Pompeo faces difficult panel vote after grilling by Dems

Pompeo faces difficult panel vote after grilling by Dems
© Greg Nash

CIA Director Mike PompeoMichael (Mike) Richard PompeoTrump travels to Dover Air Force Base to meet with families of Americans killed in Syria Overnight Defense: Second Trump-Kim summit planned for next month | Pelosi accuses Trump of leaking Afghanistan trip plans | Pentagon warns of climate threat to bases | Trump faces pressure to reconsider Syria exit Pompeo planning to meet with Pat Roberts amid 2020 Senate speculation MORE on Thursday faced a grilling from Democrats on the Senate Foreign Relations Committee, suggesting he faces uncertain prospects to win a panel vote to become the nation’s top diplomat.

Pompeo declined to answer repeated questions from Democrats related to the ongoing Russia investigations and was challenged at several points to break with President TrumpDonald John TrumpSunday shows preview: Shutdown negotiations continue after White House immigration proposal Rove warns Senate GOP: Don't put only focus on base Ann Coulter blasts Trump shutdown compromise: ‘We voted for Trump and got Jeb!’ MORE, as lawmakers voiced concerns that he would be too deferential as secretary of State.

Pompeo’s performance seemed widely to please Republicans on the panel, but with the defection of Sen. Rand PaulRandal (Rand) Howard PaulPressure mounts for Trump to reconsider Syria withdrawal House Republicans call for moving State of the Union to Senate chamber GOP rep: 'Rand Paul is giving the president bad advice' on Afghanistan and Syria MORE (R-Ky.) and with Sen. John McCainJohn Sidney McCainOvernight Defense: Trump unveils new missile defense plan | Dems express alarm | Shutdown hits Day 27 | Trump cancels Pelosi foreign trip | Senators offer bill to prevent NATO withdrawal Bipartisan senators reintroduce bill to prevent Trump from withdrawing from NATO Mark Kelly considering Senate bid as Arizona Dems circle McSally MORE (R-Ariz.) home receiving treatment for cancer, he will need support from Democrats to win confirmation.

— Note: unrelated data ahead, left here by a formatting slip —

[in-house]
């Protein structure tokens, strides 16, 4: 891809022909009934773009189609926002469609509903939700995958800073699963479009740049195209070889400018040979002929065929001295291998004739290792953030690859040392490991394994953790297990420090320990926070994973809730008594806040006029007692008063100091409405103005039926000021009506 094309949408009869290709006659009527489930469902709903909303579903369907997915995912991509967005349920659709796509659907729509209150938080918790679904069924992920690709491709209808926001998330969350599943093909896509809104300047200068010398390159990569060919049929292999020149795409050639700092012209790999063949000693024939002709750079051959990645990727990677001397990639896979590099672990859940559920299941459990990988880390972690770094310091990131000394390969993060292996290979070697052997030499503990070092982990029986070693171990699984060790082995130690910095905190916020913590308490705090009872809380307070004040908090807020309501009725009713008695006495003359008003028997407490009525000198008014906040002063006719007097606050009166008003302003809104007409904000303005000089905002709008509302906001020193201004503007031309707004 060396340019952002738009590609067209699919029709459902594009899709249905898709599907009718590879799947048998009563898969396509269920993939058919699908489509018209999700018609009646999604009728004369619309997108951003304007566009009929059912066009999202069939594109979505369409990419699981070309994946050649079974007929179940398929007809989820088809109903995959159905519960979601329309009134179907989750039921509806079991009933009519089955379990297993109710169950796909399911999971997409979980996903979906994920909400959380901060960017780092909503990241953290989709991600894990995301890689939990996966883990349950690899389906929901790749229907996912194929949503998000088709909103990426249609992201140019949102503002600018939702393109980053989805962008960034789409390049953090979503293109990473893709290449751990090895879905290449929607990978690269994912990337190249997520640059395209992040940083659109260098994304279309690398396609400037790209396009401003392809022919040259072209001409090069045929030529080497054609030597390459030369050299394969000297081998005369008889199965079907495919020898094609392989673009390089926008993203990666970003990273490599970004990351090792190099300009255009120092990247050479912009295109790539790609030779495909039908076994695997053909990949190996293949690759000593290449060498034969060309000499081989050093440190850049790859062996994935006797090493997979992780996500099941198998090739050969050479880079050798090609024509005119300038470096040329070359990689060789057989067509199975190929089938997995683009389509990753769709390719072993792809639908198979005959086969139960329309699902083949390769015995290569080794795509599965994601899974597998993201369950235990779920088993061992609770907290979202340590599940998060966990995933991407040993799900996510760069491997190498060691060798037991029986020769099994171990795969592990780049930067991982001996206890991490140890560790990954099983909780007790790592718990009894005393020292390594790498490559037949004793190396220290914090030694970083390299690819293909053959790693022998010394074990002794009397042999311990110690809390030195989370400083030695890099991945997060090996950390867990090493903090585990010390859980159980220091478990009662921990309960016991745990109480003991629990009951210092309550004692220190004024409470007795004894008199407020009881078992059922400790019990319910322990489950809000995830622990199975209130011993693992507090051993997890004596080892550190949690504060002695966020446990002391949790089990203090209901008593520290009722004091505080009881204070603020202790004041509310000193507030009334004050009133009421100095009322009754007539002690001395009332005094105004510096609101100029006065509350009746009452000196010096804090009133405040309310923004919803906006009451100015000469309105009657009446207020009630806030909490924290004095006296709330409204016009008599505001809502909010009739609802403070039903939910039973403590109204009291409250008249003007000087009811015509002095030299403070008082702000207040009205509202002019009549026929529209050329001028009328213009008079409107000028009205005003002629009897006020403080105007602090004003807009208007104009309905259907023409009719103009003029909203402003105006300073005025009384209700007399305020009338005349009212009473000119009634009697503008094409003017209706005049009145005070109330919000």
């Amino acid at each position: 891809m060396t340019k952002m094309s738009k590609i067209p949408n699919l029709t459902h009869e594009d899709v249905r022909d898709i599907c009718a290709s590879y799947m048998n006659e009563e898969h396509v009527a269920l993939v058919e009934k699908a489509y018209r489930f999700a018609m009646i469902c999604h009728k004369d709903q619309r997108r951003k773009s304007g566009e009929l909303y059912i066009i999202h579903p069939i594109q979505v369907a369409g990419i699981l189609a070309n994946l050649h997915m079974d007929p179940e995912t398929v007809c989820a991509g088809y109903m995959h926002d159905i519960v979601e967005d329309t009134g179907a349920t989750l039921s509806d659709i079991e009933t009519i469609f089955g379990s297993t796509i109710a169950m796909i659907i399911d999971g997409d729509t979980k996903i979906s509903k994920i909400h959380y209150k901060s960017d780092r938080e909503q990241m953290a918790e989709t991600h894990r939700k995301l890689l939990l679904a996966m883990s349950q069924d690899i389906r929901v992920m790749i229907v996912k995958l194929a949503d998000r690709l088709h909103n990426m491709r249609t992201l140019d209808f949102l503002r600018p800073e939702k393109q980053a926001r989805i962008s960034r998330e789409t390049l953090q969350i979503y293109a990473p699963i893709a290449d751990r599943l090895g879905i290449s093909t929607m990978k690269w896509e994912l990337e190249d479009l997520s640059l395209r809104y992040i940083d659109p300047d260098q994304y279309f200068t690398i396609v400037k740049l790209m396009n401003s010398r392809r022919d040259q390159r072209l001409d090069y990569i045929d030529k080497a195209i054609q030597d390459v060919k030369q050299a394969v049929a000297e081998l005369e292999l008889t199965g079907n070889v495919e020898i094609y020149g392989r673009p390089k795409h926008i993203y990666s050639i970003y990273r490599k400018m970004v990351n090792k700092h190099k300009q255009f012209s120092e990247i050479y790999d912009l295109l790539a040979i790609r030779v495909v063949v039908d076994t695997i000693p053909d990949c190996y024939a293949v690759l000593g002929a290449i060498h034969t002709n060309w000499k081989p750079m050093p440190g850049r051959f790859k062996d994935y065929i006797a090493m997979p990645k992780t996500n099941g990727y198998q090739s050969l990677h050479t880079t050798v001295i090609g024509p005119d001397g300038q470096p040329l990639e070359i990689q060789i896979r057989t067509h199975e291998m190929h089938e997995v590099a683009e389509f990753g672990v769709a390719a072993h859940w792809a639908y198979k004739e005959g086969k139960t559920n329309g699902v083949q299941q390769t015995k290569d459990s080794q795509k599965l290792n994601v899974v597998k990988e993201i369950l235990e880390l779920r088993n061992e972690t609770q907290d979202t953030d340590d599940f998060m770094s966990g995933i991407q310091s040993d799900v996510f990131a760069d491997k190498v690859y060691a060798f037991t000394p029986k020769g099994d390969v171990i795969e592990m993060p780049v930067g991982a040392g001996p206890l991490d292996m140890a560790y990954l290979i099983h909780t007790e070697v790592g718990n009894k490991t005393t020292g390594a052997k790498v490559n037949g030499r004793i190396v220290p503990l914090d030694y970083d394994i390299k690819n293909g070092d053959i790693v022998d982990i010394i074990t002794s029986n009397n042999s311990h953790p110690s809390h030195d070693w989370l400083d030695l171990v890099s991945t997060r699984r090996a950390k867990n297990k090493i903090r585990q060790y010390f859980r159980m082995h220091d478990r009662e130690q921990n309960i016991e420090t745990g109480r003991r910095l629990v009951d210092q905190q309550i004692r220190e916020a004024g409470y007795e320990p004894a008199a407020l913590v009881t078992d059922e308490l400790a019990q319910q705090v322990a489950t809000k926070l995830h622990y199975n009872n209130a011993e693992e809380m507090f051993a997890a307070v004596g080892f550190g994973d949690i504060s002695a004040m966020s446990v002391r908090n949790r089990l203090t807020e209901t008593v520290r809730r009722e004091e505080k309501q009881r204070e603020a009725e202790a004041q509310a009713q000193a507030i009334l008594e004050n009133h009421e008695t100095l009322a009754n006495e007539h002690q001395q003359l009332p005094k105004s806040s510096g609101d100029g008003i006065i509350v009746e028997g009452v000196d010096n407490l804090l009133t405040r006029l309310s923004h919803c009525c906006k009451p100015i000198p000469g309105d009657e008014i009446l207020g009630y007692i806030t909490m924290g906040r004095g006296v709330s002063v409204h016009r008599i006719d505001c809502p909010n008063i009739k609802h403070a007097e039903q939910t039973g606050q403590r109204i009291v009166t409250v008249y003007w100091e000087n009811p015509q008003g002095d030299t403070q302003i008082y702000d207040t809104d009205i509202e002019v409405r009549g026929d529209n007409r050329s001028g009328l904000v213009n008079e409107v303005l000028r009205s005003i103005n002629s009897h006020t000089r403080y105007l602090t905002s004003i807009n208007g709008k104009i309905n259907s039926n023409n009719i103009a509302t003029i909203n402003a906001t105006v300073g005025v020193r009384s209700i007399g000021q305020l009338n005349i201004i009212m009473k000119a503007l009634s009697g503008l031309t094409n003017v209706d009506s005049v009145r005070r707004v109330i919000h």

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Getting a majority vote from the panel — the first hurdle for the former Kansas congressman — could prove difficult.

Paul, who vowed to oppose Pompeo’s nomination over his support for the Iraq War and his past position on torture, sits on the committee. If the committee’s 10 Democrats join him in voting against Pompeo, it would be a 11-10 vote against his confirmation.

No Democrats on the panel have so far offered their support.

Sen. Tom UdallThomas (Tom) Stewart UdallSchumer wants answers from Trump on eminent domain at border Senate in last-minute talks to find deal to avert shutdown  House-passed stopgap measure in Senate limbo MORE (D-N.M.) has already announced that he will oppose the nomination and at least two other Democratic committee members who supported his confirmation as CIA director — Sens. Jeanne ShaheenCynthia (Jeanne) Jeanne ShaheenGOP reasserts NATO support after report on Trump’s wavering Some Senate Dems see Ocasio-Cortez as weak spokeswoman for party The Hill's Morning Report — Trump eyes wall money options as shutdown hits 21 days MORE (N.H.) and Tim KaineTimothy (Tim) Michael KaineTrump pitches new plan to reopen government amid Dem pushback Democrats signal they'll reject Trump shutdown proposal Trump expected to pitch immigration deal to end funding stalemate MORE (Va.) — have expressed concerns.